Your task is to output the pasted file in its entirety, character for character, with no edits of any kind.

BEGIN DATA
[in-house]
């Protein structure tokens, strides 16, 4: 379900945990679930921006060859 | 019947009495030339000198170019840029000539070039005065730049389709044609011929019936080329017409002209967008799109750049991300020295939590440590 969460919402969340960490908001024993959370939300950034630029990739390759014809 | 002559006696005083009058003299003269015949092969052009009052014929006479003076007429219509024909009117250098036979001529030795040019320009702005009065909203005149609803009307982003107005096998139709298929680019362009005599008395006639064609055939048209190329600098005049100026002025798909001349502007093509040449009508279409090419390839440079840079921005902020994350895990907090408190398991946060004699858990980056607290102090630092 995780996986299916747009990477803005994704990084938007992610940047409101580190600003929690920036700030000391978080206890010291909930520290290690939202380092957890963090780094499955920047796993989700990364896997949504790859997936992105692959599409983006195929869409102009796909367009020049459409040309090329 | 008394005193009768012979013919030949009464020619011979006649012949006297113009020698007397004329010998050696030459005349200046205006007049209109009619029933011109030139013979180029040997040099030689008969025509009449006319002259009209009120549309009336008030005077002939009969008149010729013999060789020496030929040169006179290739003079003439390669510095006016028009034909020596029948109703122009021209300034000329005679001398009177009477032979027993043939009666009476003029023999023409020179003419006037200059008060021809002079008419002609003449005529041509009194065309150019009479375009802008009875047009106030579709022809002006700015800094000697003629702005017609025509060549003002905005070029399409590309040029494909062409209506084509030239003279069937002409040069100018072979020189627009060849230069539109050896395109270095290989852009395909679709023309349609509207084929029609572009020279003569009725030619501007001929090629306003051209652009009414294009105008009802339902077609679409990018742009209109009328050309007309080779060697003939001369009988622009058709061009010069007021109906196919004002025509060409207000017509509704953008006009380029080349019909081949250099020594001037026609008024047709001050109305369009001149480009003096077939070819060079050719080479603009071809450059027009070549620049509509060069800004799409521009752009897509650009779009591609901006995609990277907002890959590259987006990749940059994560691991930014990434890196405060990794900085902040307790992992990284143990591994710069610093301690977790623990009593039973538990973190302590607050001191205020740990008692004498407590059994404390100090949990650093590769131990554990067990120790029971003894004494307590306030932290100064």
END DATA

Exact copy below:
[in-house]
């Protein structure tokens, strides 16, 4: 379900945990679930921006060859 | 019947009495030339000198170019840029000539070039005065730049389709044609011929019936080329017409002209967008799109750049991300020295939590440590 969460919402969340960490908001024993959370939300950034630029990739390759014809 | 002559006696005083009058003299003269015949092969052009009052014929006479003076007429219509024909009117250098036979001529030795040019320009702005009065909203005149609803009307982003107005096998139709298929680019362009005599008395006639064609055939048209190329600098005049100026002025798909001349502007093509040449009508279409090419390839440079840079921005902020994350895990907090408190398991946060004699858990980056607290102090630092 995780996986299916747009990477803005994704990084938007992610940047409101580190600003929690920036700030000391978080206890010291909930520290290690939202380092957890963090780094499955920047796993989700990364896997949504790859997936992105692959599409983006195929869409102009796909367009020049459409040309090329 | 008394005193009768012979013919030949009464020619011979006649012949006297113009020698007397004329010998050696030459005349200046205006007049209109009619029933011109030139013979180029040997040099030689008969025509009449006319002259009209009120549309009336008030005077002939009969008149010729013999060789020496030929040169006179290739003079003439390669510095006016028009034909020596029948109703122009021209300034000329005679001398009177009477032979027993043939009666009476003029023999023409020179003419006037200059008060021809002079008419002609003449005529041509009194065309150019009479375009802008009875047009106030579709022809002006700015800094000697003629702005017609025509060549003002905005070029399409590309040029494909062409209506084509030239003279069937002409040069100018072979020189627009060849230069539109050896395109270095290989852009395909679709023309349609509207084929029609572009020279003569009725030619501007001929090629306003051209652009009414294009105008009802339902077609679409990018742009209109009328050309007309080779060697003939001369009988622009058709061009010069007021109906196919004002025509060409207000017509509704953008006009380029080349019909081949250099020594001037026609008024047709001050109305369009001149480009003096077939070819060079050719080479603009071809450059027009070549620049509509060069800004799409521009752009897509650009779009591609901006995609990277907002890959590259987006990749940059994560691991930014990434890196405060990794900085902040307790992992990284143990591994710069610093301690977790623990009593039973538990973190302590607050001191205020740990008692004498407590059994404390100090949990650093590769131990554990067990120790029971003894004494307590306030932290100064």